In the 1950s Solow developed a mathematical model that could show the
relative contributions of various factors to producing sustained national
economic growth. Contrary to traditional economic thinking, he showed
that the rate of technological progress is actually more important than
capital accumulation and increases in labour in achieving such growth.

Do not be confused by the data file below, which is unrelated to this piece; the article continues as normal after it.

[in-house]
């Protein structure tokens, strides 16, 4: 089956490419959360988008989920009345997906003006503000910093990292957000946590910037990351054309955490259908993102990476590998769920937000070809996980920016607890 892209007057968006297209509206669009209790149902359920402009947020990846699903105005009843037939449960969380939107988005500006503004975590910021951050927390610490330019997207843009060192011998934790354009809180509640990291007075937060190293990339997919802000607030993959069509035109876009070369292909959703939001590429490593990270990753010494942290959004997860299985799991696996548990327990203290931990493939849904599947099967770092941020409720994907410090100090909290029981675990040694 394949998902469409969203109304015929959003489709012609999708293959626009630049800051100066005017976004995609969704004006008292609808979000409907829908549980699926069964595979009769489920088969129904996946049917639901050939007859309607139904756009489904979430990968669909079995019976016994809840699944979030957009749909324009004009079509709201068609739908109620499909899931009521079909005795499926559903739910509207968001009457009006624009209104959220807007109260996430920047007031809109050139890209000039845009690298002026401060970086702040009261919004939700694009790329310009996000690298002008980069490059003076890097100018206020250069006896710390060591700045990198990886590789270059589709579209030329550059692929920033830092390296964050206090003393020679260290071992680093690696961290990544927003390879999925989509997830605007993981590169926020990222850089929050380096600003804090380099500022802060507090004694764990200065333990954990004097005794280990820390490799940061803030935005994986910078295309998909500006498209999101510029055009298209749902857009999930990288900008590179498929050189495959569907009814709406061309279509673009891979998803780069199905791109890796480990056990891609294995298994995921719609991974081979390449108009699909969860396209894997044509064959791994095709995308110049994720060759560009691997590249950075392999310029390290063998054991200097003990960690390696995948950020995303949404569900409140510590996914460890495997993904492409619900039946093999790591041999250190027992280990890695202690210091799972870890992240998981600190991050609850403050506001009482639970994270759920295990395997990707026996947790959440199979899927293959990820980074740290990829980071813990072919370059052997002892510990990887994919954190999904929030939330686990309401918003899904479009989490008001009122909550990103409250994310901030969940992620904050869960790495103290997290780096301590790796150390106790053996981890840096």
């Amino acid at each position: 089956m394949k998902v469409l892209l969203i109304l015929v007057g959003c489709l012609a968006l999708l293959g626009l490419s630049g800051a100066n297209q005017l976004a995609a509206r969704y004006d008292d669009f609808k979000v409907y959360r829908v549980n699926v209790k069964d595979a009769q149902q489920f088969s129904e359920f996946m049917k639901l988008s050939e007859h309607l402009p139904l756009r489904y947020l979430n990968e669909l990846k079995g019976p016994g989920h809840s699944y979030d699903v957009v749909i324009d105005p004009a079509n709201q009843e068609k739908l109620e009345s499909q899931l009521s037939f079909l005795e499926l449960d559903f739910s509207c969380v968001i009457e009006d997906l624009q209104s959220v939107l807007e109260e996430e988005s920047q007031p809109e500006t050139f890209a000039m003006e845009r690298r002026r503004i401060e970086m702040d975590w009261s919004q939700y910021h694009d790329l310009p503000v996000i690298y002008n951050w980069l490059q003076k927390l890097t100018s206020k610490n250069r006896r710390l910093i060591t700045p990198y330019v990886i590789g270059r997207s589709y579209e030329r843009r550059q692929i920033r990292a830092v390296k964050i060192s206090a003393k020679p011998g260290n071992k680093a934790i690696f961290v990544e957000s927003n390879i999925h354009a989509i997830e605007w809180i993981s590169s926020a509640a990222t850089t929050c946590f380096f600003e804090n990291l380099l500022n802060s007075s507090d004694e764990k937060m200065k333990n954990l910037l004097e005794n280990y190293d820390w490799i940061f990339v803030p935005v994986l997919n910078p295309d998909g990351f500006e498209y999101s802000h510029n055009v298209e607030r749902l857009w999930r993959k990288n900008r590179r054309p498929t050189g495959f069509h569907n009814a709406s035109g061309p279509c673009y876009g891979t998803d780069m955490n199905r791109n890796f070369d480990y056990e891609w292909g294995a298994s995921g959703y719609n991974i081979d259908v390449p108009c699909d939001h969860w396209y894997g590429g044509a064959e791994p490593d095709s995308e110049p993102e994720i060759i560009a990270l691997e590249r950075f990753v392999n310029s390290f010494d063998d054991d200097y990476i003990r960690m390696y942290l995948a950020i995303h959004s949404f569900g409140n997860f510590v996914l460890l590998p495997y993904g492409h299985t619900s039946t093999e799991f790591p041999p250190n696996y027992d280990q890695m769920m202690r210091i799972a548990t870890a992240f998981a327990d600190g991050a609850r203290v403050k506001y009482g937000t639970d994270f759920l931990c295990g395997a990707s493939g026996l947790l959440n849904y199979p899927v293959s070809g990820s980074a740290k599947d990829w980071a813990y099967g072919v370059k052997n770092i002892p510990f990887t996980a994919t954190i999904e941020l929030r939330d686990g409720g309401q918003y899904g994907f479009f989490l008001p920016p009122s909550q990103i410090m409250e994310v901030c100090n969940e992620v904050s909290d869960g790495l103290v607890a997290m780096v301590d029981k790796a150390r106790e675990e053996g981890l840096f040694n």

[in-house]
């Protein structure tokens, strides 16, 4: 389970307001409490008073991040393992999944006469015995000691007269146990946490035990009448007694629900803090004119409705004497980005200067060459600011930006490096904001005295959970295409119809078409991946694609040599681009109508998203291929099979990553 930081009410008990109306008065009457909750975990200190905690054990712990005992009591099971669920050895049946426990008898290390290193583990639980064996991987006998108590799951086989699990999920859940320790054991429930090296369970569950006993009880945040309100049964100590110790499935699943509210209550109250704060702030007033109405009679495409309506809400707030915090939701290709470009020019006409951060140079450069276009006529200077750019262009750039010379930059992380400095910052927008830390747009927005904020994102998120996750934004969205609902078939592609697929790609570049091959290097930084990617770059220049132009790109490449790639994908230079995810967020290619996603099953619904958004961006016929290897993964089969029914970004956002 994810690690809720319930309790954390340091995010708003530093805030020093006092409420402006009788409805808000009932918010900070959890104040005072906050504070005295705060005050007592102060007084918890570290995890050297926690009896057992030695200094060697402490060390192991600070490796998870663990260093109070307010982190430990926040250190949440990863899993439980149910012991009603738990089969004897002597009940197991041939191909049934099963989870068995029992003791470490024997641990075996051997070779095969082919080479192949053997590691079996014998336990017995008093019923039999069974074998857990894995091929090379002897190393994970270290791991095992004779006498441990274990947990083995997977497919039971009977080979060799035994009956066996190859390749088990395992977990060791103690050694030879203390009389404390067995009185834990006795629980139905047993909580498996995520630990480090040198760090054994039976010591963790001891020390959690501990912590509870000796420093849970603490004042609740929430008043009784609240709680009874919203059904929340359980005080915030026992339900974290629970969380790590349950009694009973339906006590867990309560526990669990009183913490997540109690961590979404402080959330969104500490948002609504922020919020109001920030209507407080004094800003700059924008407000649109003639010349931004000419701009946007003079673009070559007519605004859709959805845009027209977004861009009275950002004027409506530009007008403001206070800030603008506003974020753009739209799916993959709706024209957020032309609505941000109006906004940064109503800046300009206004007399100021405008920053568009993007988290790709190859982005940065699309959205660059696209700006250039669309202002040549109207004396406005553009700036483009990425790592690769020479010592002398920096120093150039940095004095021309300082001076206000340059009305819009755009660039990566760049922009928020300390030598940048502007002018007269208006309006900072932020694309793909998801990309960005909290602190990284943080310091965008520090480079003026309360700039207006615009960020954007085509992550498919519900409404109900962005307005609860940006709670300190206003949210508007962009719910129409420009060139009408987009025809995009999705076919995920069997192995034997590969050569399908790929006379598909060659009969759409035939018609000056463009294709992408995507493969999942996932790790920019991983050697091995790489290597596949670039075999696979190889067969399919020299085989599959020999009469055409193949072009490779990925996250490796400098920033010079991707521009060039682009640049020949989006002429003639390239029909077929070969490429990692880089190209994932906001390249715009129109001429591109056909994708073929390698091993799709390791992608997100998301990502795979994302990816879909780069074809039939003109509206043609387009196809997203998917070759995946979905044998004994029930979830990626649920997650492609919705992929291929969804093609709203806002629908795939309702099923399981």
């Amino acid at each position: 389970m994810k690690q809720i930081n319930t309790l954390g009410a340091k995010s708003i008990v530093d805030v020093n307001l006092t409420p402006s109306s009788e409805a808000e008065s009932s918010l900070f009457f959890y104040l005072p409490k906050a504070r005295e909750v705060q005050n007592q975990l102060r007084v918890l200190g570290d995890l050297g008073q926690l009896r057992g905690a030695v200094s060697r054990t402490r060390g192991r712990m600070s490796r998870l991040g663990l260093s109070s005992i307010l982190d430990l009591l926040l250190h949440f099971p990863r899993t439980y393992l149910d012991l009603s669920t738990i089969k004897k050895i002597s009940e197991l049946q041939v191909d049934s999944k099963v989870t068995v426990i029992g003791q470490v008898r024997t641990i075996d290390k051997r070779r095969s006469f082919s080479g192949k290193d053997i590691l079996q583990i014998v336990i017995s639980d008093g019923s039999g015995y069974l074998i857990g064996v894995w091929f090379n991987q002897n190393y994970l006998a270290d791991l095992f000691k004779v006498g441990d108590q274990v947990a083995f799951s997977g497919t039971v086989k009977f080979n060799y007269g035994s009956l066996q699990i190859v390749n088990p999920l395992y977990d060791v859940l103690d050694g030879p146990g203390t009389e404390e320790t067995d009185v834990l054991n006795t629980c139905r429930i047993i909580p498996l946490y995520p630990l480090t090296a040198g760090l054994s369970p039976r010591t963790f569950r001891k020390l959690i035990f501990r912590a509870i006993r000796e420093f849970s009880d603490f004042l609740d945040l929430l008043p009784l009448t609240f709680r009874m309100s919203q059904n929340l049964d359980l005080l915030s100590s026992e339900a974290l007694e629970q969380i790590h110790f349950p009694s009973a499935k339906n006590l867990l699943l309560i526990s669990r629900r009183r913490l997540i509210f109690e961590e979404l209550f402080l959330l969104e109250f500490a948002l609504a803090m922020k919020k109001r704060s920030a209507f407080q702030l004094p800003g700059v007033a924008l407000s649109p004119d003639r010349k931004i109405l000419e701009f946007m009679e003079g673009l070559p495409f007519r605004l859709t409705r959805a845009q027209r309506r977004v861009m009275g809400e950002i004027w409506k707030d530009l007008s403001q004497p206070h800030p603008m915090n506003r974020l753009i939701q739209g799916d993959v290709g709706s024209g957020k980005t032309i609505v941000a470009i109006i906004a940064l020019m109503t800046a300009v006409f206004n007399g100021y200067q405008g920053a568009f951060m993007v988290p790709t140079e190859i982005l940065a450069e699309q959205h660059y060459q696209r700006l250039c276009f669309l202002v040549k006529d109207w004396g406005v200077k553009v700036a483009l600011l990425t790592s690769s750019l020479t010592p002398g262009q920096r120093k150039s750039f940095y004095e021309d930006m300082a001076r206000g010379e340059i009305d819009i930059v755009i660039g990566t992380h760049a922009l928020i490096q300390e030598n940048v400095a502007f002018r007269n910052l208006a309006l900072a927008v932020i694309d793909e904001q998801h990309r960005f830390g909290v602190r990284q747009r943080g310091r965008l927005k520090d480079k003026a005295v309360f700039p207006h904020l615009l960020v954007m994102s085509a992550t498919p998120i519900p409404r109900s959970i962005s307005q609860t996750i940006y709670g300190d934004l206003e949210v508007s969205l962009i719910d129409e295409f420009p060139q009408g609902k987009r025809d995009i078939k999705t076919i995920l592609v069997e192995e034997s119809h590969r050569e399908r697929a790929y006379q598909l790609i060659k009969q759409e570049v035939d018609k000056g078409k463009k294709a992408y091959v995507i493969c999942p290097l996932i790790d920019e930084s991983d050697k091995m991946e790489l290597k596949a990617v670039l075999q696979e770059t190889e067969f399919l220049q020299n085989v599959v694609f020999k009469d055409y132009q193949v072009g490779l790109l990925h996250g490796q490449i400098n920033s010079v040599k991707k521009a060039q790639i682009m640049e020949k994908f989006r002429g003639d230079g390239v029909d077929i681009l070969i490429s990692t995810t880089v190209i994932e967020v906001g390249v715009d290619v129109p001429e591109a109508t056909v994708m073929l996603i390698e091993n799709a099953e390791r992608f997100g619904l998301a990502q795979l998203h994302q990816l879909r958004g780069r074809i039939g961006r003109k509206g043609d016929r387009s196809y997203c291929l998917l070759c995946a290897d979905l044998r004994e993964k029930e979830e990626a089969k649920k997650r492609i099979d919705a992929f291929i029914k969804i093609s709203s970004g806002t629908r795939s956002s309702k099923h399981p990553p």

The greater efficiency and productivity that result from qualitative
improvements such as new machines and improved human skills are thus
more important than strictly quantitative investments that result in
a greater number of machines and factories. From the 1960s on, Solow's
studies were influential in persuading governments to channel their
funds into technological research and development in order to spur economic
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